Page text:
I think I’m in control. Until I come out of a store having bought something that was not remotely on my mind when I went in.
What did I spend $40 on at Marshalls?
I was returning things I’d bought a week earlier and grabbed the receipt. A $40 item jumped out at me: Gourmet Housewares followed by a string of UPC numbers that provided no further clue as to what it was. What could I have spent $40 on at Marshalls? And, more surprisingly, why couldn’t I remember what it was?
I tried recalling the Gourmet Housewares section I’d shopped in, and what items I’d considered. I did a mental walk-through of my house, trying to envision each room, striving to recall if there was something I’d needed—or wanted—for that room. Blank.
I could identify the other four, modestly-priced items on the receipt; how could I not remember the most expensive thing?
I swiveled in my chair, scanning my office space. Then I saw it.
A 64-ounce, Yeti Rambler Bottle.
I didn’t go into Marshalls looking for a stainless-steel, double-walled, vacuum insulated bottle.
But I came out with one.
How did that happen?
It happened because we’re complex creatures, with multiple characters wanting and desiring different things. My decision-making often happens without my even knowing what’s going on; without knowing which characters are in play.
I’ve seen Yeti products regularly at our local hardware store. There’s a sign with the Yeti name in front of the store, so passing by I’m reminded of the brand. I have friends who own Yeti products and swear by them. I don’t think I’m very brand-name oriented, yet I’ve found myself tugged toward Yeti products, toward their promise of keeping cold things cold. But I’m price-conscious, and Yeti costs more than I’ve been willing to pay. Plus, I already own a variety of stainless-steel bottles and don’t need another one.
But need has no defense against unconscious wants.
In Marshalls, I’m drawn to shelves containing stainless-steel bottles. I like containers. I like these containers. Amidst the array of randomly displayed bottles produced by assorted companies, a large, Yeti bottle stands out. I recognize the label. The 64-ounce bottle is bigger than all those around it.
It’s the only Yeti on the shelf.
I pick it up. A young woman standing next to me glances over.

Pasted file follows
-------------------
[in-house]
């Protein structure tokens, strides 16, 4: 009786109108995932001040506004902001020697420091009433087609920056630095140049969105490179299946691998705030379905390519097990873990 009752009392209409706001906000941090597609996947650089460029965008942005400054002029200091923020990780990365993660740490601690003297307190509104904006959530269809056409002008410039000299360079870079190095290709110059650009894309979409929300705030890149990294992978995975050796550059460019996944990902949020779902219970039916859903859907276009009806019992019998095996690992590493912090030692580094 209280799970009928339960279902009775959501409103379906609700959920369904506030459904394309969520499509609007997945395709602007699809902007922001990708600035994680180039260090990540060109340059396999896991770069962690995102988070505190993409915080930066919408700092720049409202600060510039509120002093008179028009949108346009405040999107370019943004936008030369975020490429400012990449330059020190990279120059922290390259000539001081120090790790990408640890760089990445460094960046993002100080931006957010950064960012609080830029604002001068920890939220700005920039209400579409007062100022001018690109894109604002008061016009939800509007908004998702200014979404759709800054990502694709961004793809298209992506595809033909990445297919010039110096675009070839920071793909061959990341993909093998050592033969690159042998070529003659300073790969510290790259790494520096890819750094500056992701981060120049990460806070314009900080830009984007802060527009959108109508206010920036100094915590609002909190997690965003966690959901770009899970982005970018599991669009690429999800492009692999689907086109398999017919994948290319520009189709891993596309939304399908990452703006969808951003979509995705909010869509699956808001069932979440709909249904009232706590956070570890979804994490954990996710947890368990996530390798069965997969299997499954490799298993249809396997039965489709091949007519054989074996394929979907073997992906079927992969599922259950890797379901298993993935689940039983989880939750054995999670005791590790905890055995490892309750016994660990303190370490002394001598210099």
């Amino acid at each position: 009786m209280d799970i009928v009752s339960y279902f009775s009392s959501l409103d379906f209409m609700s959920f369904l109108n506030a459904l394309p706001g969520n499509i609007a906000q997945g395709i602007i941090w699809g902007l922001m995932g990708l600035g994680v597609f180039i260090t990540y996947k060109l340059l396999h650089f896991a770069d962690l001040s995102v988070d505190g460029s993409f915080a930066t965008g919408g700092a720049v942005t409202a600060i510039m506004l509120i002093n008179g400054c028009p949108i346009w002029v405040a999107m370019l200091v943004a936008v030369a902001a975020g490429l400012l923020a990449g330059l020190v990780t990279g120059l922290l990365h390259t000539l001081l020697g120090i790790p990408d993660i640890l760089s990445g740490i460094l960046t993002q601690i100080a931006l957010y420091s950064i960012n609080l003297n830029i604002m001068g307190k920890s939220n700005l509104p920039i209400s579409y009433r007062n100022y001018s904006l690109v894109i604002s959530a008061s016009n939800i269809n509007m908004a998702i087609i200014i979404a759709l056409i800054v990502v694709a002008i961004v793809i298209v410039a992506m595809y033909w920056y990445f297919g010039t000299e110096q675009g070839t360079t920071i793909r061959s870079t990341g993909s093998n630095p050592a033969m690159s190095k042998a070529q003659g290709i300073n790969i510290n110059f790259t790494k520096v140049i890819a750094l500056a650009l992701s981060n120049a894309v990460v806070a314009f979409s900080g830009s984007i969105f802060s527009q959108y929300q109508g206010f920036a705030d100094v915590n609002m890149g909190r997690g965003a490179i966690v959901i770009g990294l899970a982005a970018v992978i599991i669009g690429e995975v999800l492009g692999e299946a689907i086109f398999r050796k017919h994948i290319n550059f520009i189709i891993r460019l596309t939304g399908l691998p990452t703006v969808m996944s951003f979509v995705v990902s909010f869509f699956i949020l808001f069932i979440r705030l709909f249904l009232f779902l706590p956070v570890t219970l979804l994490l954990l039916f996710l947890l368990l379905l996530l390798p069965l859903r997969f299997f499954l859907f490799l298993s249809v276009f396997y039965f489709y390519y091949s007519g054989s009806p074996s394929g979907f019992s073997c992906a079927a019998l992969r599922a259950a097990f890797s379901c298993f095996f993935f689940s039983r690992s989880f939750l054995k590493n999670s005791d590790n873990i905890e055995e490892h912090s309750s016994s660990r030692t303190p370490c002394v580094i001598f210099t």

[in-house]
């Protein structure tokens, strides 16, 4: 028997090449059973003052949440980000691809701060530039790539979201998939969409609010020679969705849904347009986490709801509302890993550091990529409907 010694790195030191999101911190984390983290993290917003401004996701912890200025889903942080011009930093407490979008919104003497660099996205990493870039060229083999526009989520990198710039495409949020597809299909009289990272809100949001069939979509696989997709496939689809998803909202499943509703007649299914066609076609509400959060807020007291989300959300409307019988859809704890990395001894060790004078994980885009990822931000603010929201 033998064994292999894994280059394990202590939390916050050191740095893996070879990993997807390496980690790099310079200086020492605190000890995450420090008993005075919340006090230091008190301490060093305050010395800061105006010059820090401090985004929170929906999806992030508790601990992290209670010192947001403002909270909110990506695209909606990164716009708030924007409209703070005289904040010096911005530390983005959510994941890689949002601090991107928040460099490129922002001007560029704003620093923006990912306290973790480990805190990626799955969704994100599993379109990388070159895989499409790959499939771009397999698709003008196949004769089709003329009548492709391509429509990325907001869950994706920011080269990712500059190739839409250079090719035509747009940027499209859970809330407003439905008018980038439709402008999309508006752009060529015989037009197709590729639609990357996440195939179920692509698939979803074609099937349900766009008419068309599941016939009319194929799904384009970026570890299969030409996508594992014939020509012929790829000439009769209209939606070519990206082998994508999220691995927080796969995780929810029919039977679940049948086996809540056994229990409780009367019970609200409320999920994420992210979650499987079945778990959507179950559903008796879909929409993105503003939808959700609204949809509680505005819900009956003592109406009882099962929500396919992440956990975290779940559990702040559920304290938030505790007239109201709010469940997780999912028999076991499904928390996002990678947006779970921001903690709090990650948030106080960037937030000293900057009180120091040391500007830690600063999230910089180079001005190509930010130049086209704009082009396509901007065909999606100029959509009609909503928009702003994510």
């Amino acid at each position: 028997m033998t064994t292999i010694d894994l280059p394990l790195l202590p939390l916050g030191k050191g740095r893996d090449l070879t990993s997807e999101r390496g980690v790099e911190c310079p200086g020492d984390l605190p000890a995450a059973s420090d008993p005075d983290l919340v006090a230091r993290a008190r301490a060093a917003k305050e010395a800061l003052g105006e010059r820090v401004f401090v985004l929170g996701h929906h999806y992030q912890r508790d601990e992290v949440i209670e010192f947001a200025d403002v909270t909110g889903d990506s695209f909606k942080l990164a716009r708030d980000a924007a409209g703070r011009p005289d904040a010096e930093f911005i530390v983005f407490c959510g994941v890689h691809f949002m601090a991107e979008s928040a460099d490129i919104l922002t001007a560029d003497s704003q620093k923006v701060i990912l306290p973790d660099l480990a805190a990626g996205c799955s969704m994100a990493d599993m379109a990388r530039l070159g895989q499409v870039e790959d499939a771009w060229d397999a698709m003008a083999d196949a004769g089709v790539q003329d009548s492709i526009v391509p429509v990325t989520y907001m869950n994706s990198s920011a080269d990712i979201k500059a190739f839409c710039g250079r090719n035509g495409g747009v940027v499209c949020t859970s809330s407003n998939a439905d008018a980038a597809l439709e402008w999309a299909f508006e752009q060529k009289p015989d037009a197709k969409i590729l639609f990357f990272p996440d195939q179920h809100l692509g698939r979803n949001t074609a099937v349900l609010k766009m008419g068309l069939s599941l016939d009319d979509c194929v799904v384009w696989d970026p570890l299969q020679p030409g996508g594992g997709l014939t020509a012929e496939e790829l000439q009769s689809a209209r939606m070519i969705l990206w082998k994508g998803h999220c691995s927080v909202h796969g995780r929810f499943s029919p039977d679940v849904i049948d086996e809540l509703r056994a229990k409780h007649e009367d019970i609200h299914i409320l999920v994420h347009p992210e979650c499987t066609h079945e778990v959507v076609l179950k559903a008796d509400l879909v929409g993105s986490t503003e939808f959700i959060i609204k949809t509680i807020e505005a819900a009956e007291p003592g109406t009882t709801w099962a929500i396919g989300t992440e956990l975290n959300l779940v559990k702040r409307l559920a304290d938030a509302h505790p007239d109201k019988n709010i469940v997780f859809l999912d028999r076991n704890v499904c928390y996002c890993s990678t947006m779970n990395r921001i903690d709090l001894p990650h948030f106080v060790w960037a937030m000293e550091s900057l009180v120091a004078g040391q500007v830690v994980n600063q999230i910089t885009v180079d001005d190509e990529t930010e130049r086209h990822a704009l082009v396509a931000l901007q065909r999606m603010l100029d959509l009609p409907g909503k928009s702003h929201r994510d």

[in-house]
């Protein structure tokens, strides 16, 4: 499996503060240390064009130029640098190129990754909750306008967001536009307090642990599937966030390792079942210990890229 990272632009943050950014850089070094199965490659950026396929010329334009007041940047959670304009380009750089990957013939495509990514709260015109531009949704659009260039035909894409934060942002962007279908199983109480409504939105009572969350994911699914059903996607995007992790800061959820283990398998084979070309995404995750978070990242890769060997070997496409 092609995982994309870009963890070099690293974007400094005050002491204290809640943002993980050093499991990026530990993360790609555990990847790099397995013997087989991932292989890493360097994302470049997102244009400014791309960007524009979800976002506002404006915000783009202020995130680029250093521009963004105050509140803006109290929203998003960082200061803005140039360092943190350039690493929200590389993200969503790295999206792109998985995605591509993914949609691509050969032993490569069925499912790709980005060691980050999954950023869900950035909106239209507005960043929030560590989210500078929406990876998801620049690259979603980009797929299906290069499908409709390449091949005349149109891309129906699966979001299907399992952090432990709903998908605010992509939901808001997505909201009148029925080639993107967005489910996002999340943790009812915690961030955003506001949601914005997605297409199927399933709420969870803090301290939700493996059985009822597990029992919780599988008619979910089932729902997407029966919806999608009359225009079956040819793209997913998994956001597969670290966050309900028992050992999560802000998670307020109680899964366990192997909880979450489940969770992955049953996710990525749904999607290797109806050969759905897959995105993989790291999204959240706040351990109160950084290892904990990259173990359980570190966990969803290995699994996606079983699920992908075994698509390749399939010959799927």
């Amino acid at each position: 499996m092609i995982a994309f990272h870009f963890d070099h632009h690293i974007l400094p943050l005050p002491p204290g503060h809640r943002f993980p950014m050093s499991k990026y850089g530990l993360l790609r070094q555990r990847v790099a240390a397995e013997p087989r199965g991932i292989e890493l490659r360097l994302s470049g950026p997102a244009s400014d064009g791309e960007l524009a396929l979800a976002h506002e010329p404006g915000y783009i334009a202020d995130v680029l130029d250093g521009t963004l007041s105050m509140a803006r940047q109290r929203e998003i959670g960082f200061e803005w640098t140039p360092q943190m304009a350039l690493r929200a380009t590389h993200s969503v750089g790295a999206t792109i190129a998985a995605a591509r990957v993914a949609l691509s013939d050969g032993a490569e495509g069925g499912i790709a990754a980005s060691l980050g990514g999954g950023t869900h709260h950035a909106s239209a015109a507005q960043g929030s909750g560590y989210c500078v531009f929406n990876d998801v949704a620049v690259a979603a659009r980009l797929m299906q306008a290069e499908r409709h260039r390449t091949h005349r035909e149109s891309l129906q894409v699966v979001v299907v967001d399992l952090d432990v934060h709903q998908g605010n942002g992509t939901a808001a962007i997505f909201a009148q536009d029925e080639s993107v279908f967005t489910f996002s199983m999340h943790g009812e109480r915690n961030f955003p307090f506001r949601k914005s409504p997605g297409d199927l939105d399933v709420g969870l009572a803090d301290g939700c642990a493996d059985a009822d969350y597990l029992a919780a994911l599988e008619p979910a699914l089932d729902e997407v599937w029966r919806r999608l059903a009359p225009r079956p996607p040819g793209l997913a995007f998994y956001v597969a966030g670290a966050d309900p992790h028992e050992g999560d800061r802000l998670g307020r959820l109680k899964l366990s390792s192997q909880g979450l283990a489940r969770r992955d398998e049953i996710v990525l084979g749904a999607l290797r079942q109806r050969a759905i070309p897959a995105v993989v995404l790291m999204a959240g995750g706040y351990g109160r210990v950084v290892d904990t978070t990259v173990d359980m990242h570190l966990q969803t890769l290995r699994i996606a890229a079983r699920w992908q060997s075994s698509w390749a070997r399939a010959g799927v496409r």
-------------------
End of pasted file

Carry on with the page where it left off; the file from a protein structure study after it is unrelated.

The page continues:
“Those are the best,” she says. “We’ve tested lots of them for our company and Yeti is the best of the lot.”
I don’t realize at the time how this confirmation of what I already think about the brand influences my decision-making. She’s young, speaks with confidence, quickly goes on-line to confirm that, yes, the price they’re selling it at is a good price. Not an outrageous bargain, but easily 20% less than on Amazon.
“They really are the best,” she says, and heads off.
I feel a pressure to buy. There’s only one Yeti. I’m holding it. I fear that if I don’t get it now—a Yeti! at this Price!—my opportunity will be lost forever.
I’ve written about how strong the frugal, bargain-shopping character is in me; the character that wants the discount. My mom modeled that style repeatedly and it was a celebrated trait in our family. It has value; but it can also lead to buying things I don’t need.
I also know that buying quality, rather than cheap knock-offs, can be the better decision.
I’m in Marshalls, staring at the Yeti in my hands. Thoughts ping around: good quality, on sale, you don’t need it, but I want it. It goes into my cart, even as I tell myself, you can always return it.
When I returned the other items to Marshalls, I didn’t bring the Yeti. It’s still in my office; on a side table. The sales tag is still attached.
I’m still puzzled about why I bought it. Our local hardware store, the one that sells Yeti products, has a monthly 20% off sale; everything in the store. And yet, despite the discount, I’ve never bought a Yeti product there. There’s been no urgency; there’s no scarcity. They sell Yeti. The sale is every month. If and when I’m ready to buy, the product will be there. The sale price will be there.
But standing at Marshalls, with only one Yeti available, sold at a price that felt like a bargain, I acted. Or maybe, more accurately, my characters reacted; to desires, cravings, deeply-wired survival tendencies. It might make no sense, but I know it will happen again.
Because we’re complex creatures.